Two poems by Cynthia Good & Art by Virginia Vasquez

Off Boulevard Saint-Germain-des-Prés

He called me a sweet piece of ass
On the elevator. I am allergic

To his dog. We exchanged nude
Selfies and saliva. He says, I love

To wrap my arms around you twice.
Though I’m not sure he’ll want me

If he knows lust disguises my weak
Sense of self. Fruit gleams under

The lit green awning. Pigeons flutter
Too low between buildings

As the waiter clears bistro tables
Of fig jam and half-eaten croissants.

Voices at the Café circle like cigarette
Smoke. Don’t objectify me. Please

Objectify me, here in the bone
Cold scent of piss on Rue Jacob.

Somebody’s Queen

Punish her for dancing in the den,
naked except for socks, slipping,
twirling on the wood to Dido
and Vivaldi, reading glasses

flying off her face as she spins.
Punish her because the music rattles
the windows, for gaining weight,
punish her because she’s drinking

from Nick and Nora while others
work three jobs and raise children
in one room motels on Buford Hwy.
What gives her the right to wash

her own sheets, touch her own skin
like it’s chenille, to climb into bed
alone, her vagina like a strawberry
sliced in half after days in the fridge.

What right to think such thoughts.
Because she doesn’t need anyone
to change the burned-out bulbs.
Punish her arrogance, tone deaf

freckles and mucus in the morning.
She can’t clean up her own mess,
the hair on the white tile. She read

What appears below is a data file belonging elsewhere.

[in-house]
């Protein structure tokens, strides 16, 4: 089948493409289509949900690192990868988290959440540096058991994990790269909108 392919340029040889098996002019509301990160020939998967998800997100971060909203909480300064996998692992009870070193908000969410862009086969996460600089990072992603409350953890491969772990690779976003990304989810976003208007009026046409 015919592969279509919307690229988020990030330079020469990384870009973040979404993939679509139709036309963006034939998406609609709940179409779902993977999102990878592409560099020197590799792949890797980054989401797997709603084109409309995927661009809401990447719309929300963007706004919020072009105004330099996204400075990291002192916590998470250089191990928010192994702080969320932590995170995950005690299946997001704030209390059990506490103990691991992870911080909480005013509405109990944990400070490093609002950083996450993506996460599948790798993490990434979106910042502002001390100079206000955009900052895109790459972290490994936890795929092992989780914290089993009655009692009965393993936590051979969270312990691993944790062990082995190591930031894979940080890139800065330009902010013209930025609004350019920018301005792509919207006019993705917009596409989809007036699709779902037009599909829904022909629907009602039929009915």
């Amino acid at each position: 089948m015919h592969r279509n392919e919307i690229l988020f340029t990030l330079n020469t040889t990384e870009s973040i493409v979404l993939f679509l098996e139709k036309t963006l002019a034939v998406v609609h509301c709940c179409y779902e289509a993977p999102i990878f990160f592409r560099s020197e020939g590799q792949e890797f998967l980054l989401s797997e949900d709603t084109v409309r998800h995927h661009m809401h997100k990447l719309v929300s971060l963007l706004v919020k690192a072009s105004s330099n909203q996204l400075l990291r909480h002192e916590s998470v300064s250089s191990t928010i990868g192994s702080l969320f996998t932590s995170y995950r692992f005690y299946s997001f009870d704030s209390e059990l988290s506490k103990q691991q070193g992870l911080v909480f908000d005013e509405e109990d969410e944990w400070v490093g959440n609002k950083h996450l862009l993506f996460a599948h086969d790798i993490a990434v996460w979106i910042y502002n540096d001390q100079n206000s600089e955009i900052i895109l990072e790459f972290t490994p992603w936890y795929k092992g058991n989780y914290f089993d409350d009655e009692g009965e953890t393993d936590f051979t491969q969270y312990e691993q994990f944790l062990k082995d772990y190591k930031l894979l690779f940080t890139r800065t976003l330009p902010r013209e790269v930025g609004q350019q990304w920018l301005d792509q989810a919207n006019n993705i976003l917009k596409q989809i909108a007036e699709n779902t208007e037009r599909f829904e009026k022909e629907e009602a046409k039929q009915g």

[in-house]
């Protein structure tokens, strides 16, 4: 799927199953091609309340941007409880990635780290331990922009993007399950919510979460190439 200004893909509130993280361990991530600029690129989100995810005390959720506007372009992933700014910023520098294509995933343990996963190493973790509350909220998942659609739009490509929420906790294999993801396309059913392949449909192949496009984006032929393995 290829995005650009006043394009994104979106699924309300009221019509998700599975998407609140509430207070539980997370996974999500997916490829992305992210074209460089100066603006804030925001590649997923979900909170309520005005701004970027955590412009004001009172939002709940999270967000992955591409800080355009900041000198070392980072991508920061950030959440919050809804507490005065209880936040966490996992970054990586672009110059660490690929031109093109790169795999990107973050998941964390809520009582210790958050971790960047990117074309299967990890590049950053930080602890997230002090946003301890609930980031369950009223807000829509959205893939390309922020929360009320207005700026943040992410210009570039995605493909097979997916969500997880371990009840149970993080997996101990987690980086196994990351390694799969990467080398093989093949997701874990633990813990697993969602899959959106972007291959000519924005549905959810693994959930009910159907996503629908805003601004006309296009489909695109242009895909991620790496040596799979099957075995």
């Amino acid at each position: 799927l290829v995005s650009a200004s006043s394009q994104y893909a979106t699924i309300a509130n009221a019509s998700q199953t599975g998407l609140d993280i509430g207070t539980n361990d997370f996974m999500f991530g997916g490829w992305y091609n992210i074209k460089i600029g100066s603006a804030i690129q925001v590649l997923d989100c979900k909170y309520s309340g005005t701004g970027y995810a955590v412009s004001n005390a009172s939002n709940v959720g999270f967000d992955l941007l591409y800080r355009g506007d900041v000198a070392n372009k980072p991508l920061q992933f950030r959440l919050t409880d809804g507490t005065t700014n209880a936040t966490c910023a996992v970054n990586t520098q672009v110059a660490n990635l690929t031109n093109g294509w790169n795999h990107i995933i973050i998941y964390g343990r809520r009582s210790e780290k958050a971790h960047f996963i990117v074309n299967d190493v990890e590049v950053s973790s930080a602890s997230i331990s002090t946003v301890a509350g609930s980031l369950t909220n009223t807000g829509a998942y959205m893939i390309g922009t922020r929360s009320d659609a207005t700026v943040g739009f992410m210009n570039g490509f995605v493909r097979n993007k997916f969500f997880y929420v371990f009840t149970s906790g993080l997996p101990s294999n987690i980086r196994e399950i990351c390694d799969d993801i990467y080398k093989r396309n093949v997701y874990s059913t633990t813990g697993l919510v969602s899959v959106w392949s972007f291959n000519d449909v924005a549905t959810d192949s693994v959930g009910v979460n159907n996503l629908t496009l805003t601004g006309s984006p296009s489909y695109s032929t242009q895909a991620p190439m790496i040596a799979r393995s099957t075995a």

a body loses up to 100 strands

a day. Punish her because her religion
is the rain and she prays to the ocean,
leans on posters of women wearing
roses, smoking cigarettes and not

giving a shit. She worships paintings
of nudes, and clay statues made
by her grandmother before she was
born, and Basquiat’s billboards

of green teeth searing into yellow
eyes atop a red skull. Punish her for
charging for work she never knows
whether anyone will buy. Punish her

at 50, for falling in love with her own
aging, the small breasts she used to hate,
her widening, cashmere thighs, because
when she’s had enough rest or coffee –

she is beautiful. Try taking her down,
off her gleaming parquet platform
in her room with a view, where
she acts like she’s nobody’s queen.

Cynthia Good is an award-winning author, journalist, and TV news anchor. She has written six books, one of which won the Georgia Author of the Year award. Cynthia’s poems have appeared or are forthcoming in journals including Brickplight, Main Street Rag, The RavensPerch, Maudlin House, Poydras Review, among others.

Virginia Vasquez is a writer, multidisciplinary artist, educator, and collaborator. Her piece “Divine Alignment” was inspired by the spiritual significance of the connection and duality of the divine and masculine union.